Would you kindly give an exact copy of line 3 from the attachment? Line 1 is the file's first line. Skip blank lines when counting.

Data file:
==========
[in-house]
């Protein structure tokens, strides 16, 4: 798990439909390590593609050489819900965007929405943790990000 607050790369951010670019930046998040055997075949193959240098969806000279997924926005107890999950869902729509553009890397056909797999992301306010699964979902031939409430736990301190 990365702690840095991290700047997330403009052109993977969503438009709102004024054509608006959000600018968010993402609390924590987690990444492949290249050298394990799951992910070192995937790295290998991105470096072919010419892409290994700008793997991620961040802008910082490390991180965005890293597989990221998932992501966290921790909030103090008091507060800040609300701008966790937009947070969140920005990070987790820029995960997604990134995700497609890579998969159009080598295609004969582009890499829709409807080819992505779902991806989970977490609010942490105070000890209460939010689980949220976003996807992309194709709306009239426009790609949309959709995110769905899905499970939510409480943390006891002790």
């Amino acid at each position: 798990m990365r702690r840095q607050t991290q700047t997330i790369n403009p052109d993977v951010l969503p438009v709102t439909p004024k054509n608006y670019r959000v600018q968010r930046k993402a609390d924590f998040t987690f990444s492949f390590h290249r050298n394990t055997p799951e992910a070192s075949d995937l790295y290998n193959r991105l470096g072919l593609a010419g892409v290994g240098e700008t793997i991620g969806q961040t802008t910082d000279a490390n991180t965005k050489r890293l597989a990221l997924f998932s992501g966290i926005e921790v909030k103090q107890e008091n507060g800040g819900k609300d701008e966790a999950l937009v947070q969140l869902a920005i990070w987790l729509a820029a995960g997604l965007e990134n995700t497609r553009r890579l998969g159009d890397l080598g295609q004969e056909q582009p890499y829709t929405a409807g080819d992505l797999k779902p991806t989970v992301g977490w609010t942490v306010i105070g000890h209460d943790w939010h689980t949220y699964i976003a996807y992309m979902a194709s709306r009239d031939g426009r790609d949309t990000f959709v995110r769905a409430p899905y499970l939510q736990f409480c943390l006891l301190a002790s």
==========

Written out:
């Amino acid at each position: 798990m990365r702690r840095q607050t991290q700047t997330i790369n403009p052109d993977v951010l969503p438009v709102t439909p004024k054509n608006y670019r959000v600018q968010r930046k993402a609390d924590f998040t987690f990444s492949f390590h290249r050298n394990t055997p799951e992910a070192s075949d995937l790295y290998n193959r991105l470096g072919l593609a010419g892409v290994g240098e700008t793997i991620g969806q961040t802008t910082d000279a490390n991180t965005k050489r890293l597989a990221l997924f998932s992501g966290i926005e921790v909030k103090q107890e008091n507060g800040g819900k609300d701008e966790a999950l937009v947070q969140l869902a920005i990070w987790l729509a820029a995960g997604l965007e990134n995700t497609r553009r890579l998969g159009d890397l080598g295609q004969e056909q582009p890499y829709t929405a409807g080819d992505l797999k779902p991806t989970v992301g977490w609010t942490v306010i105070g000890h209460d943790w939010h689980t949220y699964i976003a996807y992309m979902a194709s709306r009239d031939g426009r790609d949309t990000f959709v995110r769905a409430p899905y499970l939510q736990f409480c943390l006891l301190a002790s």